Gary Wilkes, Author at Groomer to Groomer

Gary Wilkes

Bottom Line: All Dogs Bite

Bottom Line: All Dogs Bite

There is a trend in modern behavior talk to pretend that dogs bite people because of some event in their background. Then they propose that you must change the underlying emotions to change the behavior.

Ignorance Is Always an Excuse

Ignorance Is Always an Excuse

It’s pretty common for dog owners to blame themselves for their dog’s problems. The majority of them have nothing to feel guilty about—but still do. They don’t really have a justification for their feelings because, (Big Reveal), they aren’t trainers.

Clicker Training

Clicker Training: What’s It All About?

From a dog’s point of view, obeying a command boils down to two simple problems; “What do you want me to do?” and “What do I get, if I do it?” To put this in human terms, the dog needs information about what to do and a motivation why he should do it.

Groomer's Guide to Aggressive Dogs

Groomer’s Guide To Aggressive Dogs

Right now I am working with a miniature Poodle who used to bite if you tried to pick him up. His owners didn’t feel comfortable attaching a leash to his collar for the same reason. At the same time, his groomer had no problems with handling this dog.

Human Fear

Scare-Less Or Scar-Less: How Dogs Interpret Human Fear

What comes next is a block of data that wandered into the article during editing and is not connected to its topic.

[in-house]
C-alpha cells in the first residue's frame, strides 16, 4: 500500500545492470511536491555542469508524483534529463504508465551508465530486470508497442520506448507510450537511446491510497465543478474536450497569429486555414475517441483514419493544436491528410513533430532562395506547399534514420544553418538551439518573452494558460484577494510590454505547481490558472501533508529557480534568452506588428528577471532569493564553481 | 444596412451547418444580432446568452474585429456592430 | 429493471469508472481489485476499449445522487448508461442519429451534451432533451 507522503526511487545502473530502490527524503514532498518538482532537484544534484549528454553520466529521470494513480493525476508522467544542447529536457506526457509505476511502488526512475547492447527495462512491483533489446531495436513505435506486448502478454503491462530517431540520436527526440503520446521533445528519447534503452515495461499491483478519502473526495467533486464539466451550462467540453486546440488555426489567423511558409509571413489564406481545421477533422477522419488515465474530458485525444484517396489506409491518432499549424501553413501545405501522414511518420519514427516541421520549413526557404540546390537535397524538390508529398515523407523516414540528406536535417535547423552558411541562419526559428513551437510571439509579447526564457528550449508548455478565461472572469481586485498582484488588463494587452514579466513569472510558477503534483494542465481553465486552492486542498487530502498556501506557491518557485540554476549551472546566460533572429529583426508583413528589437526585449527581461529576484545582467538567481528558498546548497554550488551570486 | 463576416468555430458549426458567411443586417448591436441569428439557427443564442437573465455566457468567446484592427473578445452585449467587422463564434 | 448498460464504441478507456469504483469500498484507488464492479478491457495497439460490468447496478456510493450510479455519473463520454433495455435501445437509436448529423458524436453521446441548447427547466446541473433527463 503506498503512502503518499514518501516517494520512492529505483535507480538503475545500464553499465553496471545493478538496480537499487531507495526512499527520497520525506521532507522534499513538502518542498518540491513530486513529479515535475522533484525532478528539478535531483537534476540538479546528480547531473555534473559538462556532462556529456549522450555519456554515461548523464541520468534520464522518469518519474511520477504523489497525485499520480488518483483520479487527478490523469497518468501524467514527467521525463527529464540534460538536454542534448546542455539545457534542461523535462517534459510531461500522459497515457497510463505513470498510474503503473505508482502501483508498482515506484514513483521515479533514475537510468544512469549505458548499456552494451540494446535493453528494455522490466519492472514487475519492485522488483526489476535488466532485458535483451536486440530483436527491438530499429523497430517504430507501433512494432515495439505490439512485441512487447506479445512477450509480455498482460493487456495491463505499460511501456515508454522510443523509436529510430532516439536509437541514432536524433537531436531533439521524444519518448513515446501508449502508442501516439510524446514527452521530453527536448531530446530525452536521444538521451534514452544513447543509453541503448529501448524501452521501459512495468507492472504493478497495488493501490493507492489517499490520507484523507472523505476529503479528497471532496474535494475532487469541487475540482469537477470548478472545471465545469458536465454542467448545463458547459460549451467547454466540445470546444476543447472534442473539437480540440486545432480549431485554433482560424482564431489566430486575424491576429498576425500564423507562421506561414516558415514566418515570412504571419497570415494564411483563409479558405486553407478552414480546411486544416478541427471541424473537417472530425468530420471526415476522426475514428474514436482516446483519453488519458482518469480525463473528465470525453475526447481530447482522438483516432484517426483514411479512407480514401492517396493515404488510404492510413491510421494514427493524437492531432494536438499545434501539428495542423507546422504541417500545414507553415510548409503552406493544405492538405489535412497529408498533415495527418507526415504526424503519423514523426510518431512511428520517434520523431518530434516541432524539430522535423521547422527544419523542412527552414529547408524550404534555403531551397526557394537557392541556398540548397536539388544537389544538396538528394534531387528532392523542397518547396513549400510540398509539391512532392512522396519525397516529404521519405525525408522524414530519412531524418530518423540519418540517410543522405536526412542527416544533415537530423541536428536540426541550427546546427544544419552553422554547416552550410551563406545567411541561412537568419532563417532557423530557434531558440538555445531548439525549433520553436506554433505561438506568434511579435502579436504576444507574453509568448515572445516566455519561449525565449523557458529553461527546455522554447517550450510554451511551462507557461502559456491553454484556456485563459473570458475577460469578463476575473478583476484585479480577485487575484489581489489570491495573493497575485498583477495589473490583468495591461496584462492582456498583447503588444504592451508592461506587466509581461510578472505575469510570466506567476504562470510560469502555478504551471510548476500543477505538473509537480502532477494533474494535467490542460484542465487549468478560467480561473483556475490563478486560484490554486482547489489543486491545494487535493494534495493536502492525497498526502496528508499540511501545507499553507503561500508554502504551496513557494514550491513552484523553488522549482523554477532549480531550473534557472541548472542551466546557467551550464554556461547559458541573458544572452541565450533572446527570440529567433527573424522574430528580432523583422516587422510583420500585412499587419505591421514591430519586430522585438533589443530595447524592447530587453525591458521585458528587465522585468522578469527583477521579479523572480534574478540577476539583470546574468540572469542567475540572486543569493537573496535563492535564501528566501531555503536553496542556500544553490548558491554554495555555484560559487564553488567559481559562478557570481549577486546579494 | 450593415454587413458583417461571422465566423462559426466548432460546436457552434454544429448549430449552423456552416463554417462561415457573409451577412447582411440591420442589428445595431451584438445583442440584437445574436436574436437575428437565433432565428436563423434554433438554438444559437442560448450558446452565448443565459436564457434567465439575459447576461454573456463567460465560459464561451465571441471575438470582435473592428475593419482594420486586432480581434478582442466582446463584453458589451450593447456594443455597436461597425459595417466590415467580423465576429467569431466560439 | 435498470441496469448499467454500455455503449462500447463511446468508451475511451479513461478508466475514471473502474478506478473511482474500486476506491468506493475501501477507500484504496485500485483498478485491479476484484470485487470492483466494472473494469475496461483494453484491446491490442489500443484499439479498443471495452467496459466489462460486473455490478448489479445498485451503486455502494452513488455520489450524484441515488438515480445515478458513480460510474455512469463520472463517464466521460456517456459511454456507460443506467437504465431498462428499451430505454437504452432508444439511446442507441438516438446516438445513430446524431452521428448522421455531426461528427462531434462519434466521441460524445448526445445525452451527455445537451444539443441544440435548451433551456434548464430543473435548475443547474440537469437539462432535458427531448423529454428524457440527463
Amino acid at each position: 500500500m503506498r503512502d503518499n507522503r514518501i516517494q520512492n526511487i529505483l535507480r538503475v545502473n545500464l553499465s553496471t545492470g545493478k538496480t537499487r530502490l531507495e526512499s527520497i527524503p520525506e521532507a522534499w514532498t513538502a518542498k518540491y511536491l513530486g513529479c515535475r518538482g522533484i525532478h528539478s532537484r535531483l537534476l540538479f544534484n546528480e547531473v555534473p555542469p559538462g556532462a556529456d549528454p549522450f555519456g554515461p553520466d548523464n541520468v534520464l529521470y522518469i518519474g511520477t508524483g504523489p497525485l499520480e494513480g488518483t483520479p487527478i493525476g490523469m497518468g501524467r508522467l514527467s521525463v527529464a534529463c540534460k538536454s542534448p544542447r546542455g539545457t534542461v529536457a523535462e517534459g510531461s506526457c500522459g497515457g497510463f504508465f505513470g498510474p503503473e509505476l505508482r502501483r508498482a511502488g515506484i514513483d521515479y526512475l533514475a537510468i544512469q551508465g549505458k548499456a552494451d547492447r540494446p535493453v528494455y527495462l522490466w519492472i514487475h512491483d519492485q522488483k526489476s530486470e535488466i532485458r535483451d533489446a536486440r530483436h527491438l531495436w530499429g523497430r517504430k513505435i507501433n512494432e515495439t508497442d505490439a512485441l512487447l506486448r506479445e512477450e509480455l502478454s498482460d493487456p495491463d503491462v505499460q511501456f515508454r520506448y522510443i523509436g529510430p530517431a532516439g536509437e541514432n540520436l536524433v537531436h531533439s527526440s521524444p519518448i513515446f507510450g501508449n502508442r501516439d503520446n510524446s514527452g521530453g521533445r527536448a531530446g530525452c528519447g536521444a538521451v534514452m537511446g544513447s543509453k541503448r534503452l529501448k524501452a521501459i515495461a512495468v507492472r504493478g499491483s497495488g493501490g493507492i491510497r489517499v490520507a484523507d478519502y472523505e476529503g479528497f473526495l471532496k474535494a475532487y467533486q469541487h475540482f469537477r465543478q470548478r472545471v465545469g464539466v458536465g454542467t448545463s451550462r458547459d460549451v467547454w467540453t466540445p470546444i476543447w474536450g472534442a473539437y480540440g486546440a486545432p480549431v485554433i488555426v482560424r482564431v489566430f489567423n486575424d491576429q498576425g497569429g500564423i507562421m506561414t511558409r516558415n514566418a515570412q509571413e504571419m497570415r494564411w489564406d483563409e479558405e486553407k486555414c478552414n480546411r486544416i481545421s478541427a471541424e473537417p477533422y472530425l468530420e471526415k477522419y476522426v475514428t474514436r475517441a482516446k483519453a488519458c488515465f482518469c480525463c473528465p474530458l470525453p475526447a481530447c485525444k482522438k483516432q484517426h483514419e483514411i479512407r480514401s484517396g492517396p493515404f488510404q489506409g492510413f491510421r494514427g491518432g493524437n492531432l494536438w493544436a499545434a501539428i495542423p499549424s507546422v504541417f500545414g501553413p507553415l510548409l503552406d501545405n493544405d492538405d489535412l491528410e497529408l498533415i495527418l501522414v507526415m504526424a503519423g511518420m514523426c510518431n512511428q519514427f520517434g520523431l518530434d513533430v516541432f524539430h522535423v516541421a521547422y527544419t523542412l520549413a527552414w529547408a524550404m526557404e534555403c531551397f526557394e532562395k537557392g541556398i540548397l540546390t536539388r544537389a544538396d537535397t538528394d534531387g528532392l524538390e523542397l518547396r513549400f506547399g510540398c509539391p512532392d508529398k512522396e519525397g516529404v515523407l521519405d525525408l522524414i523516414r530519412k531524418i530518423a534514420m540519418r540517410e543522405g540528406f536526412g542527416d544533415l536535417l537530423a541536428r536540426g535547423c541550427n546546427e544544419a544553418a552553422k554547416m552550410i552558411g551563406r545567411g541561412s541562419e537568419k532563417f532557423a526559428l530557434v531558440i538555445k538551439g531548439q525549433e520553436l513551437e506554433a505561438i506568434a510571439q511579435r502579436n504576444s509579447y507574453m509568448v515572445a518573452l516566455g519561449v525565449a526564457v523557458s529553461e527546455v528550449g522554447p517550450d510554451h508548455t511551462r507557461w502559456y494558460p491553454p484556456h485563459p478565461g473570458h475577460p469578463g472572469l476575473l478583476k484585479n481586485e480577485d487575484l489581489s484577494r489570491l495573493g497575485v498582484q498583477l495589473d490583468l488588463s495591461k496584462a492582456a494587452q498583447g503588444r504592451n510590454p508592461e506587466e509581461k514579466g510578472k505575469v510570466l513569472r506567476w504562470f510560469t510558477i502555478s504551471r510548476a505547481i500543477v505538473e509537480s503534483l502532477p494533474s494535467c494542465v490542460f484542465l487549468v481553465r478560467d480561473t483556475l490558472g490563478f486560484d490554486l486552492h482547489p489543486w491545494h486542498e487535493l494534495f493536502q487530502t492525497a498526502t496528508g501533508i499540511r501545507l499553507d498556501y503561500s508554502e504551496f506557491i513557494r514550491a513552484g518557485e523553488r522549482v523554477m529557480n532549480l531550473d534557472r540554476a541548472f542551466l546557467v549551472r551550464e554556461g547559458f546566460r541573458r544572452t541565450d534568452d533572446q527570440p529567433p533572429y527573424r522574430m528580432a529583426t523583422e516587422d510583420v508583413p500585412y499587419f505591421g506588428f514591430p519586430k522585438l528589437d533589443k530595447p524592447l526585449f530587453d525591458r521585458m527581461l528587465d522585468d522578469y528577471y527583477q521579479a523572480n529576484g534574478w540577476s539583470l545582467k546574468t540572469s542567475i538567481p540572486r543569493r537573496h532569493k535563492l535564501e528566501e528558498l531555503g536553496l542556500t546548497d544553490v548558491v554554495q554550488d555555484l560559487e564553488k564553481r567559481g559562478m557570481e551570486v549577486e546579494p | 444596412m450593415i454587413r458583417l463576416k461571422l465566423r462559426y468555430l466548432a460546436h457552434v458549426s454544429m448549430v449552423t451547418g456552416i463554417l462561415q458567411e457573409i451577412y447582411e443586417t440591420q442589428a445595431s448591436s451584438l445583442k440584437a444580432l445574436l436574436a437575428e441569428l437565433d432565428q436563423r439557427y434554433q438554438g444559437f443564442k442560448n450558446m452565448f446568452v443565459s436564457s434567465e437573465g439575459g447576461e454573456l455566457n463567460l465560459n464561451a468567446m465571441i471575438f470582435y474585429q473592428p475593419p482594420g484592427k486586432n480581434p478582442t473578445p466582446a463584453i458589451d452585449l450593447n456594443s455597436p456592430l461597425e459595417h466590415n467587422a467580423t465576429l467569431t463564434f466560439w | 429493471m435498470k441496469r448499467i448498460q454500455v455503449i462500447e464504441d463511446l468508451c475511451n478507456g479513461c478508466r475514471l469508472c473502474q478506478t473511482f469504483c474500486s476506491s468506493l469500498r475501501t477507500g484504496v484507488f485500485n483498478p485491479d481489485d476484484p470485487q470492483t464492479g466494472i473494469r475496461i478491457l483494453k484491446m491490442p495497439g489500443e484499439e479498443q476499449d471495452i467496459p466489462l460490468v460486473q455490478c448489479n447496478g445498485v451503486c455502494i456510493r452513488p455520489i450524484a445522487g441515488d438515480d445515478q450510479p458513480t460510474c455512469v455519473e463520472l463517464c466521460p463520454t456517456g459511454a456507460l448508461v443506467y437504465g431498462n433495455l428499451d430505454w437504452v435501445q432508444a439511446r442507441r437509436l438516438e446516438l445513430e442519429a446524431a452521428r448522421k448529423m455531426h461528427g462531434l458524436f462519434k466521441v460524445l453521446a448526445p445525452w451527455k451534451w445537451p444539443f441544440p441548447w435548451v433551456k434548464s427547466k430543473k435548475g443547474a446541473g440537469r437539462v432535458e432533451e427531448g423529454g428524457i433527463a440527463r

I have worked with dogs since 1977. I have handled tens of thousands of dogs—many of them dangerous. There is an old piece of folk–wisdom I have heard hundreds of times. The ‘wisdom’ includes a term that is almost universally accepted and rarely challenged.

Finding A Trainer with Balance

Finding A Trainer With Balance

As a groomer you cannot be completely isolated from the world of training. First and foremost, if your client has a dog behavior problem it is very important for you to be able to refer them to someone good.

Learning By Doing: Aggression And Practical Solutions

When I was starting a private behavior practice, I had already trained two working dogs for my municipal animal control agency. I knew dogs. I knew training. To broaden the scope of my services, I spent a great deal of time learning about behavior modification.

Why Dogs Lose Their Homes

This month’s column isn’t exactly about behavior. It’s about the broader effects of behavior and why I became a trainer and behaviorist. It all started about 35 years ago. I was out of college with no real desire to pursue my chosen profession: architecture.

What’s in a Name?

Bumper was an Australian Shepherd mix who belonged to my roommate, Dan, when I was a young shelter manager. Dan liked to let Bumper run loose through the neighborhood each evening at dinner time. After dinner, Dan would want Bumper to come home. That’s when the trouble started.

Rubbing A Dog The Wrong Way

From my experience, dogs have varying sensitivities to human touch. I say this after almost 40 years of handling between 20 and 30,000 dogs. Some dogs don’t like being petted. Some dogs don’t seek physical affection (I owned one for almost 15 years).

Naughty Vs. Normal

My first cattle dog was named Megan. When I met her, she was four months old and on “death row” at my shelter. She was about to be killed because of the heinous offense of chasing livestock—a task she was genetically designed for. Go figure.

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